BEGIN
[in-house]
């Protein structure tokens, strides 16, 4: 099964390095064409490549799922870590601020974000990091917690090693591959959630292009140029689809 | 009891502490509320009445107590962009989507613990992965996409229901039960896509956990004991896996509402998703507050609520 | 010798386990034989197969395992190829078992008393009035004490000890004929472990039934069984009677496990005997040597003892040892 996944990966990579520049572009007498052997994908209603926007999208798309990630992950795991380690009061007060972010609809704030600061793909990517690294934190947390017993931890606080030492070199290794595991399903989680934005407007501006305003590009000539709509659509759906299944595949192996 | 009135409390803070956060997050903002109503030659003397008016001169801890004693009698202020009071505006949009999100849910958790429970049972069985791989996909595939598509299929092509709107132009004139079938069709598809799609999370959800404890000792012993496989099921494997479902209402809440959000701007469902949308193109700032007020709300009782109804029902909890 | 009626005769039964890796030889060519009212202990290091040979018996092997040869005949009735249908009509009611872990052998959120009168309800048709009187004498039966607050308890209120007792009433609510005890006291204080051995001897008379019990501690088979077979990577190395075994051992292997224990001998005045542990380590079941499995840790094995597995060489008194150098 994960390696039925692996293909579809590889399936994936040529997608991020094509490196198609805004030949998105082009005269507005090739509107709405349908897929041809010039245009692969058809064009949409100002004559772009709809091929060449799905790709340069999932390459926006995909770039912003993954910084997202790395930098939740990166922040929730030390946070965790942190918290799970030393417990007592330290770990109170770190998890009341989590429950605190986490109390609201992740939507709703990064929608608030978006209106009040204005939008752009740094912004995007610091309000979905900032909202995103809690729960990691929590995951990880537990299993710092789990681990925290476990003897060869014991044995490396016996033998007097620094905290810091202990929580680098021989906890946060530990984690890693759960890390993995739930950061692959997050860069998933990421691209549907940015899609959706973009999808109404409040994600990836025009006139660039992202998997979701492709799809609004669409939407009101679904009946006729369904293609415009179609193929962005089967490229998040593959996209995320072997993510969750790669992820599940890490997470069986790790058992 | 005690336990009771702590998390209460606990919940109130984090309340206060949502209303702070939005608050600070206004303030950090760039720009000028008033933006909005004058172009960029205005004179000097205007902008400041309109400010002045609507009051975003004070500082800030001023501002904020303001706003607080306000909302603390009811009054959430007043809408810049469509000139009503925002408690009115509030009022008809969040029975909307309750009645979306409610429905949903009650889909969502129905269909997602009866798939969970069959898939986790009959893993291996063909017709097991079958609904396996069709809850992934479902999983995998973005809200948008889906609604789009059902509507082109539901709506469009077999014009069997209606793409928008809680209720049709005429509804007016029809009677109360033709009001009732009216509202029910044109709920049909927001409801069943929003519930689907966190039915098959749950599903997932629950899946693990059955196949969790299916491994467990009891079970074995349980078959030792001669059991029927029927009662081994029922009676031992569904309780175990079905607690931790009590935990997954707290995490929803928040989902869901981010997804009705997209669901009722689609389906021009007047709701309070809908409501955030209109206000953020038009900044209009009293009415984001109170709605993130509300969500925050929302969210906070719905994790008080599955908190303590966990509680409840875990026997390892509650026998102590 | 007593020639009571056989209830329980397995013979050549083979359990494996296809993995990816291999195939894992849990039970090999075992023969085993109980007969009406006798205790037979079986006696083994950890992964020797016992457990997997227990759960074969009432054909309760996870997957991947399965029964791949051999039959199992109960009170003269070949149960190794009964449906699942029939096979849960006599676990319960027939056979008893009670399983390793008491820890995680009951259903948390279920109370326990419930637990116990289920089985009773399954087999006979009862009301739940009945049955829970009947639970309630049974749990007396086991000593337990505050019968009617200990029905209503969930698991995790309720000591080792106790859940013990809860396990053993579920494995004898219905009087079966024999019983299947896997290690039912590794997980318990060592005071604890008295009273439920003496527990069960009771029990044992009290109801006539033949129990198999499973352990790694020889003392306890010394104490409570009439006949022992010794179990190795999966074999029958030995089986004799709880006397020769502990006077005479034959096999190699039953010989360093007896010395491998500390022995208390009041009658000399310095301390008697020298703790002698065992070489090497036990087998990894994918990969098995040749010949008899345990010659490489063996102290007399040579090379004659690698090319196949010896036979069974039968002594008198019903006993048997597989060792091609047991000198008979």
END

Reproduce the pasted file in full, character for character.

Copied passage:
[in-house]
């Protein structure tokens, strides 16, 4: 099964390095064409490549799922870590601020974000990091917690090693591959959630292009140029689809 | 009891502490509320009445107590962009989507613990992965996409229901039960896509956990004991896996509402998703507050609520 | 010798386990034989197969395992190829078992008393009035004490000890004929472990039934069984009677496990005997040597003892040892 996944990966990579520049572009007498052997994908209603926007999208798309990630992950795991380690009061007060972010609809704030600061793909990517690294934190947390017993931890606080030492070199290794595991399903989680934005407007501006305003590009000539709509659509759906299944595949192996 | 009135409390803070956060997050903002109503030659003397008016001169801890004693009698202020009071505006949009999100849910958790429970049972069985791989996909595939598509299929092509709107132009004139079938069709598809799609999370959800404890000792012993496989099921494997479902209402809440959000701007469902949308193109700032007020709300009782109804029902909890 | 009626005769039964890796030889060519009212202990290091040979018996092997040869005949009735249908009509009611872990052998959120009168309800048709009187004498039966607050308890209120007792009433609510005890006291204080051995001897008379019990501690088979077979990577190395075994051992292997224990001998005045542990380590079941499995840790094995597995060489008194150098 994960390696039925692996293909579809590889399936994936040529997608991020094509490196198609805004030949998105082009005269507005090739509107709405349908897929041809010039245009692969058809064009949409100002004559772009709809091929060449799905790709340069999932390459926006995909770039912003993954910084997202790395930098939740990166922040929730030390946070965790942190918290799970030393417990007592330290770990109170770190998890009341989590429950605190986490109390609201992740939507709703990064929608608030978006209106009040204005939008752009740094912004995007610091309000979905900032909202995103809690729960990691929590995951990880537990299993710092789990681990925290476990003897060869014991044995490396016996033998007097620094905290810091202990929580680098021989906890946060530990984690890693759960890390993995739930950061692959997050860069998933990421691209549907940015899609959706973009999808109404409040994600990836025009006139660039992202998997979701492709799809609004669409939407009101679904009946006729369904293609415009179609193929962005089967490229998040593959996209995320072997993510969750790669992820599940890490997470069986790790058992 | 005690336990009771702590998390209460606990919940109130984090309340206060949502209303702070939005608050600070206004303030950090760039720009000028008033933006909005004058172009960029205005004179000097205007902008400041309109400010002045609507009051975003004070500082800030001023501002904020303001706003607080306000909302603390009811009054959430007043809408810049469509000139009503925002408690009115509030009022008809969040029975909307309750009645979306409610429905949903009650889909969502129905269909997602009866798939969970069959898939986790009959893993291996063909017709097991079958609904396996069709809850992934479902999983995998973005809200948008889906609604789009059902509507082109539901709506469009077999014009069997209606793409928008809680209720049709005429509804007016029809009677109360033709009001009732009216509202029910044109709920049909927001409801069943929003519930689907966190039915098959749950599903997932629950899946693990059955196949969790299916491994467990009891079970074995349980078959030792001669059991029927029927009662081994029922009676031992569904309780175990079905607690931790009590935990997954707290995490929803928040989902869901981010997804009705997209669901009722689609389906021009007047709701309070809908409501955030209109206000953020038009900044209009009293009415984001109170709605993130509300969500925050929302969210906070719905994790008080599955908190303590966990509680409840875990026997390892509650026998102590 | 007593020639009571056989209830329980397995013979050549083979359990494996296809993995990816291999195939894992849990039970090999075992023969085993109980007969009406006798205790037979079986006696083994950890992964020797016992457990997997227990759960074969009432054909309760996870997957991947399965029964791949051999039959199992109960009170003269070949149960190794009964449906699942029939096979849960006599676990319960027939056979008893009670399983390793008491820890995680009951259903948390279920109370326990419930637990116990289920089985009773399954087999006979009862009301739940009945049955829970009947639970309630049974749990007396086991000593337990505050019968009617200990029905209503969930698991995790309720000591080792106790859940013990809860396990053993579920494995004898219905009087079966024999019983299947896997290690039912590794997980318990060592005071604890008295009273439920003496527990069960009771029990044992009290109801006539033949129990198999499973352990790694020889003392306890010394104490409570009439006949022992010794179990190795999966074999029958030995089986004799709880006397020769502990006077005479034959096999190699039953010989360093007896010395491998500390022995208390009041009658000399310095301390008697020298703790002698065992070489090497036990087998990894994918990969098995040749010949008899345990010659490489063996102290007399040579090379004659690698090319196949010896036979069974039968002594008198019903006993048997597989060792091609047991000198008979």